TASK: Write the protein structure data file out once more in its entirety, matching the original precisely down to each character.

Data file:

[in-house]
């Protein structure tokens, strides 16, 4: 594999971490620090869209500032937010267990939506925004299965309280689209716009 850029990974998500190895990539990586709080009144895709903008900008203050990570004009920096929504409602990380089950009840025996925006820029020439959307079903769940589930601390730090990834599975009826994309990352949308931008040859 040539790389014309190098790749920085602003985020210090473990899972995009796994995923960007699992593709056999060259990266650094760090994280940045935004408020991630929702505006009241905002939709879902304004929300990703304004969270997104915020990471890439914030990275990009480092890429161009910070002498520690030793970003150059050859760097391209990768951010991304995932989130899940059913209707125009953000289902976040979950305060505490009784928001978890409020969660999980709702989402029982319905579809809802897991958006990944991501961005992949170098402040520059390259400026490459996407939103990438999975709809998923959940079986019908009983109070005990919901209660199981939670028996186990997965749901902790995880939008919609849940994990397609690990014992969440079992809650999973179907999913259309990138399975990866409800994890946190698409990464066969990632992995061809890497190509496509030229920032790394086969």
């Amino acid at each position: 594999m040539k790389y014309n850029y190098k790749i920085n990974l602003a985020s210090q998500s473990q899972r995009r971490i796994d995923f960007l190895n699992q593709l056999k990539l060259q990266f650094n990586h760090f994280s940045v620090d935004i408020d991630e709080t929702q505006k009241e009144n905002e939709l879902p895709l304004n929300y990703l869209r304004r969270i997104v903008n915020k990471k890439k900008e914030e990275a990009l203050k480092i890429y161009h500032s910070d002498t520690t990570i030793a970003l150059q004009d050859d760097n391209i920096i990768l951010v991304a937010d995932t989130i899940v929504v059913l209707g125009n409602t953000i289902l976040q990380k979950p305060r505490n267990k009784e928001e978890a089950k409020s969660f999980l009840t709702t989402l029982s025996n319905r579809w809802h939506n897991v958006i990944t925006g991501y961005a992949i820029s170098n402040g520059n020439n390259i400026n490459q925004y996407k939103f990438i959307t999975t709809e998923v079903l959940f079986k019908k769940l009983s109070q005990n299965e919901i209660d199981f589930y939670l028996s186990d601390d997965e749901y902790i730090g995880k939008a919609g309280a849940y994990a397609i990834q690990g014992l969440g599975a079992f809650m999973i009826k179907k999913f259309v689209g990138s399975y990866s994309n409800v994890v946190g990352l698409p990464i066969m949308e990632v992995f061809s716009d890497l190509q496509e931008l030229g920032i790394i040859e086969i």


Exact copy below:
[in-house]
């Protein structure tokens, strides 16, 4: 594999971490620090869209500032937010267990939506925004299965309280689209716009 850029990974998500190895990539990586709080009144895709903008900008203050990570004009920096929504409602990380089950009840025996925006820029020439959307079903769940589930601390730090990834599975009826994309990352949308931008040859 040539790389014309190098790749920085602003985020210090473990899972995009796994995923960007699992593709056999060259990266650094760090994280940045935004408020991630929702505006009241905002939709879902304004929300990703304004969270997104915020990471890439914030990275990009480092890429161009910070002498520690030793970003150059050859760097391209990768951010991304995932989130899940059913209707125009953000289902976040979950305060505490009784928001978890409020969660999980709702989402029982319905579809809802897991958006990944991501961005992949170098402040520059390259400026490459996407939103990438999975709809998923959940079986019908009983109070005990919901209660199981939670028996186990997965749901902790995880939008919609849940994990397609690990014992969440079992809650999973179907999913259309990138399975990866409800994890946190698409990464066969990632992995061809890497190509496509030229920032790394086969």
């Amino acid at each position: 594999m040539k790389y014309n850029y190098k790749i920085n990974l602003a985020s210090q998500s473990q899972r995009r971490i796994d995923f960007l190895n699992q593709l056999k990539l060259q990266f650094n990586h760090f994280s940045v620090d935004i408020d991630e709080t929702q505006k009241e009144n905002e939709l879902p895709l304004n929300y990703l869209r304004r969270i997104v903008n915020k990471k890439k900008e914030e990275a990009l203050k480092i890429y161009h500032s910070d002498t520690t990570i030793a970003l150059q004009d050859d760097n391209i920096i990768l951010v991304a937010d995932t989130i899940v929504v059913l209707g125009n409602t953000i289902l976040q990380k979950p305060r505490n267990k009784e928001e978890a089950k409020s969660f999980l009840t709702t989402l029982s025996n319905r579809w809802h939506n897991v958006i990944t925006g991501y961005a992949i820029s170098n402040g520059n020439n390259i400026n490459q925004y996407k939103f990438i959307t999975t709809e998923v079903l959940f079986k019908k769940l009983s109070q005990n299965e919901i209660d199981f589930y939670l028996s186990d601390d997965e749901y902790i730090g995880k939008a919609g309280a849940y994990a397609i990834q690990g014992l969440g599975a079992f809650m999973i009826k179907k999913f259309v689209g990138s399975y990866s994309n409800v994890v946190g990352l698409p990464i066969m949308e990632v992995f061809s716009d890497l190509q496509e931008l030229g920032i790394i040859e086969i």